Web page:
AH Techtalk: Nokia Finally Abandons Symbian and Meego

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Once upon a time Symbian ruled the roost in the world of smartphones, much like Android does these days.  If you wanted a smartphone, a Nokia phone fueled by the mobile operating system Symbian was probably your best choice out there, given the incredible durability and feature list of Nokia phones, and the sheer support and popularity of the Symbian OS.  As iOS and Android rose in popularity, Symbian hit its peak in 2010 with 111 million smartphones sold worldwide powered by the OS, and from there the downward spiral was fast.  Symbian declined very quickly after that, and it only took until February of 2011 for Nokia to move its focus fully on Windows Phone, which would eventually become the downfall of a once great company.  Why are we focusing on a mobile OS other than Android, and for that one that’s completely dead at this point?  Well the Symbian Signed team just this week posted on Twitter that official support of Symbian, and its half-cousin Meego, have been officially ended.  That means the staple of the smartphone industry just 4 years ago is now completely dead, and it paints an interesting picture of things going forward.

Symbian had a lot of great things going for it, and its successor Meego, had even more.  Intel once was on board with Nokia to make Meego, and when that went down the drain they jumped ship that other potential startup OS, Tizen.  Symbian though was abandoned before it was ever significantly changed, but that wasn’t without trying.  After hardware acceleration and pretty transitions between screens became popular with the introduction of the iPhone in 2007, Nokia tried to pretty-up their OS too.  With the release of the Nokia N96 Symbian received an update that included cool new animations and transitions, however Symbian was held back by a complete lack of hardware acceleration, making these animations jerky and generally not pleasant to the eye.  This was around the time that I jumped ship from my Nokia N95 to the HTC G2, finding that Android was everything I loved about Symbian and more.  In a way for me Android is the spiritual successor to Symbian, and everything that OS could of, and should have become.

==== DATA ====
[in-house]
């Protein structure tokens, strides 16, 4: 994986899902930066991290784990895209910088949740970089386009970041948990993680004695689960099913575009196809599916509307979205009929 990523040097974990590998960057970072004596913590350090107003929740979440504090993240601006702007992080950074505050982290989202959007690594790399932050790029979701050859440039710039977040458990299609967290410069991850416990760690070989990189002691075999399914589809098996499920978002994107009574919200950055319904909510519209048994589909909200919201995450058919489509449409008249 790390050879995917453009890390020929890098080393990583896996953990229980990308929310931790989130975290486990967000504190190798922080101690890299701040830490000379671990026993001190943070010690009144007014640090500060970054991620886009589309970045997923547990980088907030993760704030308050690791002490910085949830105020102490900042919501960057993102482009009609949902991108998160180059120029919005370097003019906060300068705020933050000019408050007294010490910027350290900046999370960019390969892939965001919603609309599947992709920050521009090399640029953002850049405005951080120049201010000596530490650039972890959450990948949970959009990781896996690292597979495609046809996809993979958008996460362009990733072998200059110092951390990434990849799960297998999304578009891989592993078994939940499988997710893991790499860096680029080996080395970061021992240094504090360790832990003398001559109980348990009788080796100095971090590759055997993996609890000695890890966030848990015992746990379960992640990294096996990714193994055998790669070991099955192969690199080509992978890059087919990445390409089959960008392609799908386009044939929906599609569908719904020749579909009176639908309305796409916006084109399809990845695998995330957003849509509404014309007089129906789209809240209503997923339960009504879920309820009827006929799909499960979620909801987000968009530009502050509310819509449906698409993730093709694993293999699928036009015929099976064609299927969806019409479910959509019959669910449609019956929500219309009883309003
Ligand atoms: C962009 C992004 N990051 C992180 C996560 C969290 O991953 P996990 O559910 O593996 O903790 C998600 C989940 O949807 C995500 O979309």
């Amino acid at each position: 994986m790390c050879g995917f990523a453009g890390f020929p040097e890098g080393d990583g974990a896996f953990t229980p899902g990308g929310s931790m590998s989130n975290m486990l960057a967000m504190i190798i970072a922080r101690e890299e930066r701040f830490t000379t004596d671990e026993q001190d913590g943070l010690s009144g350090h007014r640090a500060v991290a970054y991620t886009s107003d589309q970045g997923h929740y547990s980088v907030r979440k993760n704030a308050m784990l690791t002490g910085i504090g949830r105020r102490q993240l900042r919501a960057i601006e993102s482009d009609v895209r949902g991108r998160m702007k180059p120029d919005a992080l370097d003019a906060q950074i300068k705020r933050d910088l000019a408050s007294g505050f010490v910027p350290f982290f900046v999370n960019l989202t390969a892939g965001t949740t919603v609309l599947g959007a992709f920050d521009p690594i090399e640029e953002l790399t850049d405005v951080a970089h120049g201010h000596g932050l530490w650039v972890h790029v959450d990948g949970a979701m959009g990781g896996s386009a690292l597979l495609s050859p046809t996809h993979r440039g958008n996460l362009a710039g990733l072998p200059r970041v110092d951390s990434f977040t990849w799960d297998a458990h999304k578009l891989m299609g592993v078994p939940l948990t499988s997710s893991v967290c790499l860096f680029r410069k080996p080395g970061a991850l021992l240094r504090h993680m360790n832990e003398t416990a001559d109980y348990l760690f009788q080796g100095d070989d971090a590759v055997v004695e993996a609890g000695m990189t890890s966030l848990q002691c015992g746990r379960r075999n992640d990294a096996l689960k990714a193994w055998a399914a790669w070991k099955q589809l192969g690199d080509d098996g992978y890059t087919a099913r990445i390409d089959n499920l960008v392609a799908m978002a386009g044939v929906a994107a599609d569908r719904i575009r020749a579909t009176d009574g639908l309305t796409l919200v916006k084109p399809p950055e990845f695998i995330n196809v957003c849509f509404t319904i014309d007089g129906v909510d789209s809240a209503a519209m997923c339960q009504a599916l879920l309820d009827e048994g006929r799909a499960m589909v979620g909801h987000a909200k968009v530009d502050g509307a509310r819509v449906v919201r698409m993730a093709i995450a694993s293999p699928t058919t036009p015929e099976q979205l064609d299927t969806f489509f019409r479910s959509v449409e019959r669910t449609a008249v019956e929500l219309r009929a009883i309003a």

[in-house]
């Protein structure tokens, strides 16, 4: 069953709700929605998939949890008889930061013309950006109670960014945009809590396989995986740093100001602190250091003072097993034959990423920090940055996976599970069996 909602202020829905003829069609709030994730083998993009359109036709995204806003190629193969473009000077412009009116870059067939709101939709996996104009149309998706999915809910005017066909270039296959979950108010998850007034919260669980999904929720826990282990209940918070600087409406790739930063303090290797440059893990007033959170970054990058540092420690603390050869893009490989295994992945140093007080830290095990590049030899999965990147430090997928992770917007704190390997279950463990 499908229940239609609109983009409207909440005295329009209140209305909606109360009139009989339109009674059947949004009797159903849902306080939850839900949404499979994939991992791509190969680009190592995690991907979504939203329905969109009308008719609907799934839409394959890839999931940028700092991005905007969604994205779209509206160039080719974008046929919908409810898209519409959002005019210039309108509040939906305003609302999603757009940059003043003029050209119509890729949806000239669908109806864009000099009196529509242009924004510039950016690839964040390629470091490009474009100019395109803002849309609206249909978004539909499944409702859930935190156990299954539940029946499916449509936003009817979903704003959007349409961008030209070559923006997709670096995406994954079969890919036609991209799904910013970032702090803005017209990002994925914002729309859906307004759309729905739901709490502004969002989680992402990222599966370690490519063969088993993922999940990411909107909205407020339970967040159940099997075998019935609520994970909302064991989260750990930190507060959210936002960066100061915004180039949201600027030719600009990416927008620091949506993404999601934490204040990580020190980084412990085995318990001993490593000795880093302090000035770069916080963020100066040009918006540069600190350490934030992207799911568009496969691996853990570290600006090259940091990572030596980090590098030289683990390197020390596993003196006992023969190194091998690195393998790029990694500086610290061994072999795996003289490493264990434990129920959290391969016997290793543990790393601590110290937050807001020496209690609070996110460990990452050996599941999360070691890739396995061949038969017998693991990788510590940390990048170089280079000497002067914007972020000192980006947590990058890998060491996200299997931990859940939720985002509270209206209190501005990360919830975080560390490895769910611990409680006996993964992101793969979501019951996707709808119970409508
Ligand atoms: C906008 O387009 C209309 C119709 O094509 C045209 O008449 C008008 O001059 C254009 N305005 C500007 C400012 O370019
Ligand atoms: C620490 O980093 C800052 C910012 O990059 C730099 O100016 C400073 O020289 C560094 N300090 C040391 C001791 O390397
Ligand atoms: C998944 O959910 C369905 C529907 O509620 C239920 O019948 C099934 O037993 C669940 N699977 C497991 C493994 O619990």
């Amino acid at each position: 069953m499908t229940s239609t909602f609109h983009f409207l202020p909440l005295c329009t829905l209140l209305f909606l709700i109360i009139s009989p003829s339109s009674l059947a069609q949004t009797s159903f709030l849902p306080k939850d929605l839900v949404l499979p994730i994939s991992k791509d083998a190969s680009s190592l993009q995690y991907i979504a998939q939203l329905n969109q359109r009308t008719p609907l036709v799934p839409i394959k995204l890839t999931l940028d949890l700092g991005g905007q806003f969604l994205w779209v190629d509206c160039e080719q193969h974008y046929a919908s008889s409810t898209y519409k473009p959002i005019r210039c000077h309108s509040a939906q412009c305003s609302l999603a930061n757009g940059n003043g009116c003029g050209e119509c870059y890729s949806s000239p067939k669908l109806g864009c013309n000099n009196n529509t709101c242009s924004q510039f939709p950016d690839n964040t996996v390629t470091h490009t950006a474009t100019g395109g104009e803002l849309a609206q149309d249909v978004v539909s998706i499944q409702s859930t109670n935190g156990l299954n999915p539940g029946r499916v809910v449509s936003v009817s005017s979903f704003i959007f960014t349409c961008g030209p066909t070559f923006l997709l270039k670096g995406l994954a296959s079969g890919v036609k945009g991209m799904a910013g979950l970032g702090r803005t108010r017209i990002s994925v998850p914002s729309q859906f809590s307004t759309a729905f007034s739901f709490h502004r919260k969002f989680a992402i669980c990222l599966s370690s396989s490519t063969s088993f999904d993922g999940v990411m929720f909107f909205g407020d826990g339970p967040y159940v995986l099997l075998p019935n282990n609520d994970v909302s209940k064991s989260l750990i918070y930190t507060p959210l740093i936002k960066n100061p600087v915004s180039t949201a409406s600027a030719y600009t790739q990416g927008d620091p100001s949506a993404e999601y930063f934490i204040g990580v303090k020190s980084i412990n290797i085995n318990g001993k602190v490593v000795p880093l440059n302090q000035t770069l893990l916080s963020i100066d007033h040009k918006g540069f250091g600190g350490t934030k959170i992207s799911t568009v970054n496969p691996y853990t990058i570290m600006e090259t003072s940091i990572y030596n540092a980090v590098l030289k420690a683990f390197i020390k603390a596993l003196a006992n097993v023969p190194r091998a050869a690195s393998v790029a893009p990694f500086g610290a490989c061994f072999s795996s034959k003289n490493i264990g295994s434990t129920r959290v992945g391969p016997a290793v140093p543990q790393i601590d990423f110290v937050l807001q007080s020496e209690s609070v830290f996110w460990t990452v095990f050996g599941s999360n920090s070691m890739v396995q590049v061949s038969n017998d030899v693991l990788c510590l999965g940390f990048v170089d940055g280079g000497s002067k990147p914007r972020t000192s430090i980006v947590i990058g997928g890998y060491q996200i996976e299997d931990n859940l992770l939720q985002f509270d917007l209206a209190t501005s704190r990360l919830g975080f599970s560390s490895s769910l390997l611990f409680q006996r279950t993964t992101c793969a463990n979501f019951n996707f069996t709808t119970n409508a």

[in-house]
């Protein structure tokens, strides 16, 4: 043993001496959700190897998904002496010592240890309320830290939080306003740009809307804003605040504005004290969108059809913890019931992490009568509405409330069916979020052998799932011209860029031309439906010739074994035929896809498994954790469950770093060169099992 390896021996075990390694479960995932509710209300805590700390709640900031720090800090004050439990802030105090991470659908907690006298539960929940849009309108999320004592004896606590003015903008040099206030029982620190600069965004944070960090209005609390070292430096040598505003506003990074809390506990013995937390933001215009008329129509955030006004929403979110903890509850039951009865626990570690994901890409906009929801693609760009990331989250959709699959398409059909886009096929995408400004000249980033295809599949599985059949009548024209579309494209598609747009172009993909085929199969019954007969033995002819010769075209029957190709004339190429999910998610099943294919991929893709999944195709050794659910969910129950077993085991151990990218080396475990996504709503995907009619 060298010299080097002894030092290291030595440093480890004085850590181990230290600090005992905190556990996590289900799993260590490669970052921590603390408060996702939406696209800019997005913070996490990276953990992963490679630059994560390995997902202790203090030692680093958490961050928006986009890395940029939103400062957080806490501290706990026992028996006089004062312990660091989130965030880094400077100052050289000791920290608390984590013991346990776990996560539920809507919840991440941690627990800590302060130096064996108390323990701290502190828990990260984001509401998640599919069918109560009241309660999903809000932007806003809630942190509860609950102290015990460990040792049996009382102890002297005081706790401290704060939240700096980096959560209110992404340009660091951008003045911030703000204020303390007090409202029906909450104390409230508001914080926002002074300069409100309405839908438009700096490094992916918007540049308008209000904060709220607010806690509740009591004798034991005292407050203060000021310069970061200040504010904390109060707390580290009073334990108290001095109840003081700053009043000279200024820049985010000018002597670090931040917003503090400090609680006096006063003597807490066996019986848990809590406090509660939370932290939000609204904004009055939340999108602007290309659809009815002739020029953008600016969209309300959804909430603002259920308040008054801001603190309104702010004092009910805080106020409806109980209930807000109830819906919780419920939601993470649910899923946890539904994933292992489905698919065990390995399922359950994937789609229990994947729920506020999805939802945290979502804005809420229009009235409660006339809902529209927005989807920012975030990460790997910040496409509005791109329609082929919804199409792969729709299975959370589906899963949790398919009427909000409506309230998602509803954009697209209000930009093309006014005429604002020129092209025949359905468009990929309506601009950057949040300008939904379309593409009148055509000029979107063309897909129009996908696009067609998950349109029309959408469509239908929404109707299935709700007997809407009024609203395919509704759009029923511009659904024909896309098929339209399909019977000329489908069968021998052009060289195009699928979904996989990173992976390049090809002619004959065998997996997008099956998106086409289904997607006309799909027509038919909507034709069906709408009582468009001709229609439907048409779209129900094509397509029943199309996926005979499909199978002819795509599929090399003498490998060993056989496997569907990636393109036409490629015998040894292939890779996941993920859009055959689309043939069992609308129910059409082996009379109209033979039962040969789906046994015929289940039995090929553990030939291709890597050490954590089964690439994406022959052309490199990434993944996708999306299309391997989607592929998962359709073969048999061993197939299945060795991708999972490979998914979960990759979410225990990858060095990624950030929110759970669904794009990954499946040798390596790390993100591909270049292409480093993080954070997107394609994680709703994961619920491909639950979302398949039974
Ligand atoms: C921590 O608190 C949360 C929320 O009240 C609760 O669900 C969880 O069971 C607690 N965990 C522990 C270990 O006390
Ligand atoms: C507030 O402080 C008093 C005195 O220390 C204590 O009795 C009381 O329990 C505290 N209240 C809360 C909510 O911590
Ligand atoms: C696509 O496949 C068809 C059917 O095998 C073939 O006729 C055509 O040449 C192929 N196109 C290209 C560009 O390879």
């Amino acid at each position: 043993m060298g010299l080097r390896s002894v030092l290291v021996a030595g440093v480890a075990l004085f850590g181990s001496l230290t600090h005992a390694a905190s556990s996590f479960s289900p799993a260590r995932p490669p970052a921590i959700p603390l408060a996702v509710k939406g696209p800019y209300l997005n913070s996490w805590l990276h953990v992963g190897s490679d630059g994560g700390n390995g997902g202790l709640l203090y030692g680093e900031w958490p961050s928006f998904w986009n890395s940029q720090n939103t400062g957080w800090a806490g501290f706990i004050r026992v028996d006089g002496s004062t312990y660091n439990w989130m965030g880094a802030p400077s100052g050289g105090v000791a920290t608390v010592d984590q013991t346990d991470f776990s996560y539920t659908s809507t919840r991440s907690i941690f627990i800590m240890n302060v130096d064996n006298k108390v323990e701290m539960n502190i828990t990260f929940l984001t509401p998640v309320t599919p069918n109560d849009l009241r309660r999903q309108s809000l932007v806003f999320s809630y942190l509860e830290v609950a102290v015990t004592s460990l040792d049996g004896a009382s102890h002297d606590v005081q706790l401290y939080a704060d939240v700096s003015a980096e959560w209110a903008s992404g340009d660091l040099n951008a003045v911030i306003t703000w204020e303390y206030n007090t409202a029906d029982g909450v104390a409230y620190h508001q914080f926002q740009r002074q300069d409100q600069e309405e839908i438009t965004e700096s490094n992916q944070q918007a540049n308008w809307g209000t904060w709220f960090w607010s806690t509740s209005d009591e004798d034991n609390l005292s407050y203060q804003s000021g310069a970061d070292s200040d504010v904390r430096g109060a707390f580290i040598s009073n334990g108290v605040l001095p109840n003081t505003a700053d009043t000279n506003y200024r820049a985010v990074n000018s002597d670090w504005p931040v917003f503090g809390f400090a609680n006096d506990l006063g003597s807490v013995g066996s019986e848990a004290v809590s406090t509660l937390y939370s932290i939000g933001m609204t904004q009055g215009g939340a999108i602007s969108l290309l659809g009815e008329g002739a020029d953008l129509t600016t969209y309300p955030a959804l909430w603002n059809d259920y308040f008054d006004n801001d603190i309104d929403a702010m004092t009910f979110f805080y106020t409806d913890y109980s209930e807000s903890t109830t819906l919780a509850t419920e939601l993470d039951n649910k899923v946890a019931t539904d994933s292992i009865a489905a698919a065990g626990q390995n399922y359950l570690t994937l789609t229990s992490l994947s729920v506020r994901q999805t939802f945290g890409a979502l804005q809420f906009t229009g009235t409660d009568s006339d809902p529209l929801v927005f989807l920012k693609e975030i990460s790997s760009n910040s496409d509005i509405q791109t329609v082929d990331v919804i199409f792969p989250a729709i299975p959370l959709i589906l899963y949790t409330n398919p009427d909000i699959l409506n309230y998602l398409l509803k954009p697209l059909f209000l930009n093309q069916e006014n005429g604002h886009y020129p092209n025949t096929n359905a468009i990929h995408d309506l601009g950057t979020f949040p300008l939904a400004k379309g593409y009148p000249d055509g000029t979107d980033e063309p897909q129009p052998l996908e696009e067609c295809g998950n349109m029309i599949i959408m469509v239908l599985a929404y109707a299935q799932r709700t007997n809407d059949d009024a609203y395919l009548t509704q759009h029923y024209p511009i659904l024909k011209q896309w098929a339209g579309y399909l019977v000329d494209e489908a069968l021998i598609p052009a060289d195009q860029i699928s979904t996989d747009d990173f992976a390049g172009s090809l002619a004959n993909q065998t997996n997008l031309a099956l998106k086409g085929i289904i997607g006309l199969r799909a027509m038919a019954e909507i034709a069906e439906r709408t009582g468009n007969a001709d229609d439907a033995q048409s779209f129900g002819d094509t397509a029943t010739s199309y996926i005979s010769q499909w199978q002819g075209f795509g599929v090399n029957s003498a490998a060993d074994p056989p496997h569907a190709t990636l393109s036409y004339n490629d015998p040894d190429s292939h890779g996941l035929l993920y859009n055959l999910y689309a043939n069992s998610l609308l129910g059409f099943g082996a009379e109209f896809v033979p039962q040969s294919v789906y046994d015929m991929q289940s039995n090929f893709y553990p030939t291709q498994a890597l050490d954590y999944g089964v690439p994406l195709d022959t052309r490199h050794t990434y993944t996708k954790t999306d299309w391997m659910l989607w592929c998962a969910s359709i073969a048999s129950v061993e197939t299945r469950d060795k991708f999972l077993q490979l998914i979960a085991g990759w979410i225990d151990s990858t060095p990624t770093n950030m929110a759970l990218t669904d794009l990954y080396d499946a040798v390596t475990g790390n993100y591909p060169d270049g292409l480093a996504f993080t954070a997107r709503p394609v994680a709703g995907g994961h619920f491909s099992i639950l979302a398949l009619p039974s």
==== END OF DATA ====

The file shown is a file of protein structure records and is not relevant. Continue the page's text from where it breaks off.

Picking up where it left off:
Elop and Nokia

Nokia brought a lot of good change to the market, with some being more lasting than others.  For one Nokia has more than 7,000 patents that cover mobile technology in general, not just smartphones.  In their recent acquisition of Nokia, Microsoft has had to jump over some serious hurdles to purchase Nokia’s hardware division, including all their patents.  These patents could be used in future patent wars between Microsoft, Google and Apple, and continue to plague the industry with needless litigation as they have for the past few years.  Then there’s also the talk of dropping the Nokia name completely, as Nokia CEO Stephen Elop, who has single-handedly been the downfall of the entire company, continues in his dream to eliminate the world of everything named Nokia once and for all.  In a world where Android and iOS rule the world and the news every day, there could have been plenty of room for a third competitor if the right vision of the future was followed.  Unfortunately we will never see such a future with Nokia behind it, and while Tizen is just about the only alternative out there that might have any success at all, it has constantly been plagued with delays and problems, leading many to wonder if it’ll ever be released.  For now Nokia will focus on wearables and abandon the smartphone market altogether.  The cancellation of Symbian and Meego has rung the final death knell of Nokia’s smartphone division, and the end of an era of a once great Finnish company.